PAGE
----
Philosophy of the Opening Tip Play
Because I generally had taller players in my programs, especially at my High Schools, I looked for ways to control the tip and score right away when possible. Controlling the tip means you first have to find a player who can get up and win it. The taller player does not always win the tip. A quicker jumper beats a taller player quite often. With that in mind, the first part of our Tip Play was to be quick to the ball and get there first. I would tell my best, big jumper that his job was to get up early, as soon as it looked like the referee was about to toss the ball. Get up first and you win the tip almost every time. And if our center jumper went too early, the referee would usually just call for a re-jump and we got another chance anyways.
We did learn to control a very high percentage of all jump ball situations, so I eventually came up with three Tip Plays that I used through the years. Sometimes we were so effective with them that opposing Coaches would have their four defenders all stand back in their defensive end, so we wouldn’t score so quickly and easily. When that happened, we just tipped back and went right to our Early Offense or a Set Play. But if they challenged us with a regular line up on the opening tip, we were always ready.
Tip Play #1 – Tip Forward
Our best jumper (5) was in the circle, as usual. The next biggest player, who had to be tough at getting tipped balls, was in the (4) spot with his back to our basket. The wings (2) and (3) were on the sides of the circle, seeking to draw attention. Our point guard (1) was back to defend our defensive basket in case we lost the tip.
The ball was tipped by (5) to (4) on the side away from his immediate defender. As the ball went up for the tip, (2) and (3) took off wide toward our offensive end. (Diagram 1 Below)
When (4) got possession, he turned and looked in the easiest direction for a wing cutting toward our basket. This would often result in a dunk, a lay up, or a pass to the opposite wing for an open layup or dunk. (Diagram 2 Below) The goal was for (2) and (3) to beat their defenders to our basket and out number the opponent’s safety.
If the (2) and (3) were not able to get an inside opportunity, they would wait on the wings for the (4) and (5) to come rumbling down the lane. This often led to a post up opportunity for one of our Bigs.
Tip Play #2 – Spread
This play worked the same as the first one, only we spread our wings out wide, near the sidelines. This often confused the opponents and left our players open for easy scores. Most teams line up with you on the circle, but what will they do if you spread two players out wide? Will they stay on the circle? Go out part way to cover a sideline player? Or just scratch their heads and do a little of both? The Spread actually made it easier for us to get the tip to (4) usually, because the circle was less crowded. The (4) would then just turn to a side and look for a teammate, just like he did in the regular Tip Play #1. (Diagram 1 Below)
Sometimes, our center jumper (5) would see the confusion of the opponents as they lined up. If he noticed an obvious open sideline, he would signal that teammate and tip the ball to the open area for a wing to get it. (Diagram 2 Below) Again, this would lead to the same possible 2 vs 1 attack, but eliminated the tip and pass through the (4) man.
Tip Play #3 – Back Tip Delay
The third Tip Play I did not use very often, but it was actually my favorite. It came in handy for some opponents who thought they would stop our Spread with a tighter match up on our wings. I also used it the second time through league if I thought the opponents would be geared up to stop our regular tip forward.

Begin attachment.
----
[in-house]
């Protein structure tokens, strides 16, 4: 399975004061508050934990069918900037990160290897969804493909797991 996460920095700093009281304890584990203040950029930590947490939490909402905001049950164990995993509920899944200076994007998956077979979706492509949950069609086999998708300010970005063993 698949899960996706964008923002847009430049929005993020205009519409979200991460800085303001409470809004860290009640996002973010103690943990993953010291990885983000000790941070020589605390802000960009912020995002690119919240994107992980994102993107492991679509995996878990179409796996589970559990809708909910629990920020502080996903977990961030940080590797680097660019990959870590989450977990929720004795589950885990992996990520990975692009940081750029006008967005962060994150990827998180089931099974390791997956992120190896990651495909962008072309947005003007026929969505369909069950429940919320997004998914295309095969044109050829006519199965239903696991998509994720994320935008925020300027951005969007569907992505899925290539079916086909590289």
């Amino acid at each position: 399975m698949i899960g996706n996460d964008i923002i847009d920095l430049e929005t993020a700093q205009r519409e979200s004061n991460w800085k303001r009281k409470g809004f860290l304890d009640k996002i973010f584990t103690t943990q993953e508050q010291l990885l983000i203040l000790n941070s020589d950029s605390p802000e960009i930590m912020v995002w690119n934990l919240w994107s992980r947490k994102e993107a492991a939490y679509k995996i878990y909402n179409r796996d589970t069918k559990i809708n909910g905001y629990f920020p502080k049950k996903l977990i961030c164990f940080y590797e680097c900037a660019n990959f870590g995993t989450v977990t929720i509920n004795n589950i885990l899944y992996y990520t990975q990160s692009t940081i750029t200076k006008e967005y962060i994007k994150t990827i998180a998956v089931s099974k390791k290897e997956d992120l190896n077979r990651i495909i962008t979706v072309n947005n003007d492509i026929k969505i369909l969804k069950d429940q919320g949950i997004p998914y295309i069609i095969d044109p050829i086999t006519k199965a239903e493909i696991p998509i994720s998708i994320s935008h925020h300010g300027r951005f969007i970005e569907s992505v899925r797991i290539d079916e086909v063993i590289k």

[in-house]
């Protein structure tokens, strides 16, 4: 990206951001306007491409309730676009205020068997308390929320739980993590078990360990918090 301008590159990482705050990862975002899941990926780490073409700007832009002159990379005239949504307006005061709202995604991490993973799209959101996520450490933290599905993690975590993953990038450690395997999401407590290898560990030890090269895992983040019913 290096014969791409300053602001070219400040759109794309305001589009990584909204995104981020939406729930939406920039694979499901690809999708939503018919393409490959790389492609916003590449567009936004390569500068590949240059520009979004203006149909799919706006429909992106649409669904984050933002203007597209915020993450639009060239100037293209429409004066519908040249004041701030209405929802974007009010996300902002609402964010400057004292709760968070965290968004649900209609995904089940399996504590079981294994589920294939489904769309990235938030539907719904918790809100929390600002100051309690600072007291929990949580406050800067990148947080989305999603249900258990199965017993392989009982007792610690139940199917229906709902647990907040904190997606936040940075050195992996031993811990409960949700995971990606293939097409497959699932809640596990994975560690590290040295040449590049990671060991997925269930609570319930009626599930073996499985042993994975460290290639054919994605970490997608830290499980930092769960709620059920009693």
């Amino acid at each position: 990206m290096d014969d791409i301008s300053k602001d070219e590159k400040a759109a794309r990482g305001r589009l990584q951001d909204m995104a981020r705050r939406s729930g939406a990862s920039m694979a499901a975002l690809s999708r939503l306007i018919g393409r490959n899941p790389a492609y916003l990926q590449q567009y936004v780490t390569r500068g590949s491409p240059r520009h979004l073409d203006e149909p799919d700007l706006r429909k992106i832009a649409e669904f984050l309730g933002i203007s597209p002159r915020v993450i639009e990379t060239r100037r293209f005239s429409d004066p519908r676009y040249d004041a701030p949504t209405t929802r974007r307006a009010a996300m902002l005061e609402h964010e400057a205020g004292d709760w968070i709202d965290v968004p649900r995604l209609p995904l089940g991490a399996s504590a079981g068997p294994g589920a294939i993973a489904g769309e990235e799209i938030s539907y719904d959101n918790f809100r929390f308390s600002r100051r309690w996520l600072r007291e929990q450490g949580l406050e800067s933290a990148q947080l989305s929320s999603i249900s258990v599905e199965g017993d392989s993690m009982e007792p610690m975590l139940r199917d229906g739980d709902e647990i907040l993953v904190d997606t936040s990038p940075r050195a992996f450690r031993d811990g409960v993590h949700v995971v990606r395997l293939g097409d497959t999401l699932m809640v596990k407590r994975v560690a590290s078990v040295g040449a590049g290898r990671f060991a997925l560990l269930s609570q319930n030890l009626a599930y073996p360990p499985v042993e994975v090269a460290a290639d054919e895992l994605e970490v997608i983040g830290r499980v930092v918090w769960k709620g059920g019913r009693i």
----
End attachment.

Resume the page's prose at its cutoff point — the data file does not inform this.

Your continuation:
This play was specifically designed for the center jumper to score on a dunk or post up down low. The Wings can line up on the circle or in a Spread formation, it doesn’t matter. The play started with a tip back to our point guard (1). Safety Tip, right? At least that is what we hoped the opponents were thinking. (Diagram 1 Below)
After (1) got possession, the (2) and (3) ran wide to their offensive wing areas. This was designed to spread the defense and free up our key area. (Diagram 2 below)
After the tip back, our (4) back-screened the opponent’s center jumper (X5) as our (5) took off for the basket. (Diagram 3 Below) This one worked really well from the spread set, especially when the wings were closely defended. If the safety (X1) relaxed due to the back tip, and moved up to find his man dribbling toward him, that’s when a pass from (1) to (5) over the top would be wide open. The (1) dribbled toward our basket as he watched the defense and decided if he could lob the ball ahead to (5). The “surprise” is what makes this play work. That and the fact that we had our Bigs running the middle of the floor on every fast break, so they were use to gathering in a lob over the top of the defense.
If the pass from (1) over the top to (5) was not open, the (1) could pitch the ball ahead to either wing and the Big would post up inside. Since (5’s) defender is trailing the play, the baseline would often be open for a quick move to the basket. (Diagram 4 Below)
Tip Plays are an exciting and fun way to start any game. When your team can open the contest by scoring within 5 seconds, it sets the tone right away. Your team has come to play and play fast and hard. Work on getting your quickest leaper to jump just a little early so you get most of the tips. Have a Tip Play or two that you can use to start every game. It doesn’t take much time to put these in and they will add a little something extra to your offensive attack. That something extra might just be the two points that eventually wins the game for you.
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